During our stay at Charleston we saw no chance to escape and therefore were glad to give our parole not to attempt it. In this way we obtained the promise of greater privileges. After being in Charleston for two months we were ordered to pack up for a move, the excuse given for such orders being that yellow fever had broken out there. We believed that the real reason for the move was the fact that five hundred of their officers held prisoner by our forces had been brought from the North to an exposed position in one of our forts just across the bay. This was done by our government in retaliation. When we were moved out of Charleston those prisoners were also moved and the "Rebs" were beaten at their own game.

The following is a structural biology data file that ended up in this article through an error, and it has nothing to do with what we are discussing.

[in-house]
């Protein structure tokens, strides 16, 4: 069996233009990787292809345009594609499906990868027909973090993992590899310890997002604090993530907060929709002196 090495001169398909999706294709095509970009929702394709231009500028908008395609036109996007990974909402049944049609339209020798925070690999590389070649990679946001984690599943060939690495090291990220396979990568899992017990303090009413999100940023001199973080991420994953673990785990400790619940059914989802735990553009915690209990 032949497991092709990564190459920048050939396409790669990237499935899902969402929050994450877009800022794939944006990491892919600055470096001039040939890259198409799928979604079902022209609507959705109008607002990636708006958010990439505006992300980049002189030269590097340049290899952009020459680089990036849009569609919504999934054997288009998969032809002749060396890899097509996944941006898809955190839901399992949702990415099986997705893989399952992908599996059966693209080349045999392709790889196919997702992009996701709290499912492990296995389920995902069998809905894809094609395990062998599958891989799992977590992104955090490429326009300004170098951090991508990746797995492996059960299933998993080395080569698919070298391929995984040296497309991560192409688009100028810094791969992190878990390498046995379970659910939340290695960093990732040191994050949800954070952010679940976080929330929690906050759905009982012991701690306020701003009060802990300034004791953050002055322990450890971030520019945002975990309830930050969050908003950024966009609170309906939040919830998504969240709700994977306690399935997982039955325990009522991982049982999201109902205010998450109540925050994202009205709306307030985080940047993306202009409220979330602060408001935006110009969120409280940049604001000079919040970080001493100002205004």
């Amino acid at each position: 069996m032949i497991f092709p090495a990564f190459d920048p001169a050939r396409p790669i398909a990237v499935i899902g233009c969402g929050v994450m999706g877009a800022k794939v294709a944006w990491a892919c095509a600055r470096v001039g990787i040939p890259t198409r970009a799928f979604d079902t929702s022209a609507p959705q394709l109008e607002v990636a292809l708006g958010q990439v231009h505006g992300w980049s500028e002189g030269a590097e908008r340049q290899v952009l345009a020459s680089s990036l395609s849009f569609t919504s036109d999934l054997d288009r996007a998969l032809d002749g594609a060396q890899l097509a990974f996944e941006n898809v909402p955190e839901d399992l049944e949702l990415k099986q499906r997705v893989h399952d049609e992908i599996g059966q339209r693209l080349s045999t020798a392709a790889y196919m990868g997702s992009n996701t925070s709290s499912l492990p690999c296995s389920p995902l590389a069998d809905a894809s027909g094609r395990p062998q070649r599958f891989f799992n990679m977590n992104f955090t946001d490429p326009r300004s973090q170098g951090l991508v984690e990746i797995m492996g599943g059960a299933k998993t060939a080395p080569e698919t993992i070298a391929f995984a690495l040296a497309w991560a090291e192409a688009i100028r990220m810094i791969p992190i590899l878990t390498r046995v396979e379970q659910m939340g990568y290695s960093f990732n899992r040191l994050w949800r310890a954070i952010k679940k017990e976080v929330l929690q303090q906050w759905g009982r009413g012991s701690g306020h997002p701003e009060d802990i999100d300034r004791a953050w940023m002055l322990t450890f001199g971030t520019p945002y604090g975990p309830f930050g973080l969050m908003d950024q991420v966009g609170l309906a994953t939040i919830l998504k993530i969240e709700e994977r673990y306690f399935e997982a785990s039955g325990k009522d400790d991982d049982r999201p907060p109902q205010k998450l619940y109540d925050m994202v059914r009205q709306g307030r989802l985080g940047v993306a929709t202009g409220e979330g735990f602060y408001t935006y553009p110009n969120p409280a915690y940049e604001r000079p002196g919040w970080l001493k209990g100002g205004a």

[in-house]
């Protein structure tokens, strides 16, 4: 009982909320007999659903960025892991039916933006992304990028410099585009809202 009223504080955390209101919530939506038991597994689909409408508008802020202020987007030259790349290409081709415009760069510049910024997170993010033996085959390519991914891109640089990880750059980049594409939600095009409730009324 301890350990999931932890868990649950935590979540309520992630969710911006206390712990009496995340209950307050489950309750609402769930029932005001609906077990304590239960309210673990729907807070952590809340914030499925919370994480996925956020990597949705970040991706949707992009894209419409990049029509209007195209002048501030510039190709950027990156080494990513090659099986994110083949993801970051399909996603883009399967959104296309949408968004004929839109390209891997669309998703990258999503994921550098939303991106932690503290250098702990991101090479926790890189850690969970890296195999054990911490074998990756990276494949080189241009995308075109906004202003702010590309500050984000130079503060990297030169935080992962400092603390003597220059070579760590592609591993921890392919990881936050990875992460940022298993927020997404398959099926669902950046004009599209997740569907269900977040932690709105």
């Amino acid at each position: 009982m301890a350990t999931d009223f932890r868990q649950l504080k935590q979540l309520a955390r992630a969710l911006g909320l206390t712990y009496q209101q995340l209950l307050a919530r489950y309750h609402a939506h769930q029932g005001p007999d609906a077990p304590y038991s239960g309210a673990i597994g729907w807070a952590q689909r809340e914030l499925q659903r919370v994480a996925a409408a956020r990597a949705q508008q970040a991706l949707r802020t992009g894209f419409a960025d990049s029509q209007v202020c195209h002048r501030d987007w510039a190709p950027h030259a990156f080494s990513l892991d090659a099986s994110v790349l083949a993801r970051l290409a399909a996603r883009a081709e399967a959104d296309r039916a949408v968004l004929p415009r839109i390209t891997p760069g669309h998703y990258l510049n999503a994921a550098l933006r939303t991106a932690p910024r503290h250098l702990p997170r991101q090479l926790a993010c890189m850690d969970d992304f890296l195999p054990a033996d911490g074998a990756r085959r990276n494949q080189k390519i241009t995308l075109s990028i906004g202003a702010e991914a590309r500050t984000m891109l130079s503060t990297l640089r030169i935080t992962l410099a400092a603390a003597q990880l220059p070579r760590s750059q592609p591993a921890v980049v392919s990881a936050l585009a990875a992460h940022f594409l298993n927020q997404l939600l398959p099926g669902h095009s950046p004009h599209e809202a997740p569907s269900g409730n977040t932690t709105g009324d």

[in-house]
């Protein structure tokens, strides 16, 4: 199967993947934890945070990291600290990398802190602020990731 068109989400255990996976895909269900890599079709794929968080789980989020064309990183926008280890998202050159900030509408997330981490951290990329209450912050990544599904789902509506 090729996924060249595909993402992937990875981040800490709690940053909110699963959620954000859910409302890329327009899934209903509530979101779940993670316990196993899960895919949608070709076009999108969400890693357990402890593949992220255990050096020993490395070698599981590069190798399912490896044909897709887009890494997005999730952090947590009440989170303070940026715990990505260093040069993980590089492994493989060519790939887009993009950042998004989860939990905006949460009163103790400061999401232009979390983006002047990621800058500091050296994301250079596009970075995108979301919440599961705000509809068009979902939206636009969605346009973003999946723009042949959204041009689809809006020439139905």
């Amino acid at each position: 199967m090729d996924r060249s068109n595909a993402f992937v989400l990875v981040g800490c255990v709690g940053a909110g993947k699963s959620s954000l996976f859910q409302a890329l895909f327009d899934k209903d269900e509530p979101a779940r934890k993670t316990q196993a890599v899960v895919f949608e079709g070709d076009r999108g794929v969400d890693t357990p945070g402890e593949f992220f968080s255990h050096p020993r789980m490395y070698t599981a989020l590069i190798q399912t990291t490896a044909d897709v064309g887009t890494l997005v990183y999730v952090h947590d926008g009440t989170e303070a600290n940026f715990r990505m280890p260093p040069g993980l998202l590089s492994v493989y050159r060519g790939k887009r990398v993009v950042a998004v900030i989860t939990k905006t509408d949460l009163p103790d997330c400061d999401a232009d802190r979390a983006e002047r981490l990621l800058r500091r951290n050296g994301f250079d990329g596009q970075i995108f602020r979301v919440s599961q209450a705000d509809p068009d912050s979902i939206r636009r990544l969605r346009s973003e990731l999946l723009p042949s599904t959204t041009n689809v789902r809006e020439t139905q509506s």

Our next stopping place was Columbia, South Carolina. On the journey to that place two of my comrades jumped from the train during the night. They were soon brought back by the guards, one of them being so badly torn by the dogs that he died soon afterwards. They had been overtaken when there was no chance to climb. Upon our arrival at Columbia we were put in an open camp called "Camp Sorghum" by the prisoners from the scarcity of sorghum syrup in the rations that were issued to us at that place. There was a dead line around the camp, marked by low stakes, which the guard did not respect as well as we did, as the first man who was shot was well within the dead line. Our ranking officer went to the commander of the guard and asked him to go and see for himself that the officer shot was within the dead line, but he refused to do so. The Rebel guard was granted a furlough for shooting a "Yank." Columbia was the only prison, so far as I learned, from which any of us escaped by bribing the guards, and many who did escape were recaptured. To escape was a hard job for the prisoners, for they had to travel about three hundred miles to a point in Tennessee. In order to do this they had to have and were glad to accept the aid of the negroes. After the war I was told that the negroes near Columbia had a regular "underground railroad," and that if a man could contact it he would go through our lines without fail. At this camp we were allowed to give our parole of honor not to attempt to escape while going outside the lines to get wood for fuel, and it became so common that the officer of the guard got careless and allowed some to pass without requiring the parole. After that became known some persons took advantage of the liberty and struck for greater freedom. The "Rebs" claimed that such persons had violated their parole of honor, but I did not know of any cases of that kind, although I was acquainted with many of the boys who escaped. I remember that one night some of the prisoners were going out and were discovered. It caused quite a stir in camp as the bullets whistled around and things were quite lively for a spell, but the only man hurt was one who was quietly resting in his tent. In nearly every instance of recapture, blood hounds were used by the guards who followed the dogs on horseback armed with shot guns. Every means and device that could be thought of was used by the prisoners to throw the dogs off the track, but they all failed. Hounds were kept by the guard for this purpose. One morning two very pretty spotted hounds chained together followed the guard into camp at roll call. The prisoners were no great dog fanciers at that time, so, when the guard was not looking the two dogs were knocked in the head and thrown into and old well. It was not long until the guards missed their dogs and searched the camp high and low. Finally they found them low down in the old well. We had some mad Rebels and if the persons who did the deed could have been found they would likely have been shot on some trumped up pretext or another. The guard said they would shoot them on sight if known and they were not slow to keep a promise of that kind.